Topological vector space

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Find out if the space must be real, although it looks like it must be. Also find another reference. Demote to B once fleshed out.


Let [ilmath](X,\mathbb{K})[/ilmath] be a vector space over the field of either the reals, so [ilmath]\mathbb{K}:\eq\mathbb{R} [/ilmath], or the complex numbers, so [ilmath]\mathbb{K}:\eq\mathbb{C} [/ilmath] and let [ilmath]\mathcal{J} [/ilmath] be a topology on [ilmath]X[/ilmath] so that [ilmath](X,\mathcal{ J })[/ilmath] is a topological space. We call the tuple:

  • [ilmath](X,\mathcal{J},\mathbb{K})[/ilmath][Note 1] a topological vector space if it satisfies the following two properties[1][2]:
    1. [ilmath]\mathcal{A}:X\times X\rightarrow X[/ilmath] given by [ilmath]\mathcal{A}:(u,v)\mapsto u+v[/ilmath] is continuous - often said simply as "addition is continuous".
    2. [ilmath]\mathcal{M}:\mathbb{K}\times X\rightarrow X[/ilmath] given by [ilmath]\mathcal{M}:(\lambda, x)\mapsto \lambda x[/ilmath] is also continuous, likewise also often said simply as "multiplication is continuous"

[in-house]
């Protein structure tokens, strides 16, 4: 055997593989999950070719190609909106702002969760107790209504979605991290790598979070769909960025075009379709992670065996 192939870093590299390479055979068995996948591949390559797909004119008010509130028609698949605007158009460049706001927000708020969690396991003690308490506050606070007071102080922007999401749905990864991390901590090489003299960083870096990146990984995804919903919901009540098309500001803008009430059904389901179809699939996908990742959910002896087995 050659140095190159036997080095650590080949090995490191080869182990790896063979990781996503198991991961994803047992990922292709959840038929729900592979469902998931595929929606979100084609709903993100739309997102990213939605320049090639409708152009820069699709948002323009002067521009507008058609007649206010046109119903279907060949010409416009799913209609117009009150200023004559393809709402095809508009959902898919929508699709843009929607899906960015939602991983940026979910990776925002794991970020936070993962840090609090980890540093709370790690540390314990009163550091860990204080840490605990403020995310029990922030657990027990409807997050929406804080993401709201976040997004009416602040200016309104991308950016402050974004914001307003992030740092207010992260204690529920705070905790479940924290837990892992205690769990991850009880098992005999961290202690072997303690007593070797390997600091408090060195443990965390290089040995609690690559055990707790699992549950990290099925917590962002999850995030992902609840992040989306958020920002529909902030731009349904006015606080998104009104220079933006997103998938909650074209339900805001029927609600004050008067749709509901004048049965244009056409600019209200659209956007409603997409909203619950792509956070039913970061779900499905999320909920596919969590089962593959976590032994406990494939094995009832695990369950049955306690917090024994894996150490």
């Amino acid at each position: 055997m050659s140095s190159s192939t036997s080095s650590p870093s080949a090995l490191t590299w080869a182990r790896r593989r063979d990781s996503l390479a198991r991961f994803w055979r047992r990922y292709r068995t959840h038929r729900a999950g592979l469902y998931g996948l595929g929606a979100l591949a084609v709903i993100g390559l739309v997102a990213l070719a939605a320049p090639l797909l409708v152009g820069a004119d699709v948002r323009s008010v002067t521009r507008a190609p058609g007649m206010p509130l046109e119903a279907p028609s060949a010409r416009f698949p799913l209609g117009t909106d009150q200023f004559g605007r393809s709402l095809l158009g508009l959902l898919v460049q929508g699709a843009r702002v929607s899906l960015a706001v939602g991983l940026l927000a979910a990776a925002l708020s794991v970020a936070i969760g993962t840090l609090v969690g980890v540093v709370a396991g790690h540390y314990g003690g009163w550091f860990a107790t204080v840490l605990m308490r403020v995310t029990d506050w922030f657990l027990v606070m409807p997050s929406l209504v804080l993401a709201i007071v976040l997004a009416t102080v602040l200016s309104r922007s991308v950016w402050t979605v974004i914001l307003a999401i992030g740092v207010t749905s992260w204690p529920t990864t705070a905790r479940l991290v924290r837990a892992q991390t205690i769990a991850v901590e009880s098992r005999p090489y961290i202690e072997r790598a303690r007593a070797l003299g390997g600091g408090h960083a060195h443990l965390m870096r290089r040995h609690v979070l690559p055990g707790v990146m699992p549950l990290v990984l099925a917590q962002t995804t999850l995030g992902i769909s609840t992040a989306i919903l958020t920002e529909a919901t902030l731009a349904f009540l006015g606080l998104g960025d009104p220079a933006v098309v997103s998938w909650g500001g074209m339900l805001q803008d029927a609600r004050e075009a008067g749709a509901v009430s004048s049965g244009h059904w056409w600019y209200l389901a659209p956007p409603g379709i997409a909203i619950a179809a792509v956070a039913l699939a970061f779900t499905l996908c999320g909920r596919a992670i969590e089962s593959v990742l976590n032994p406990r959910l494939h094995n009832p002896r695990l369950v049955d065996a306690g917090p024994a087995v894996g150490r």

See also


  1. This tuple doesn't really matter, nor does the order. I have done it this way for it topology first as in "topological vector space". The topology is "more implicit" when we speak of [ilmath]X[/ilmath] than the field of a vector space is, so often we will just write:
    • Let [ilmath](X,\mathbb{K})[/ilmath] be a topological vector space


  1. Functional Analysis - Volume 1: A gentle introduction - Dzung Minh Ha
  2. Advanced Linear Algebra - Steven Roman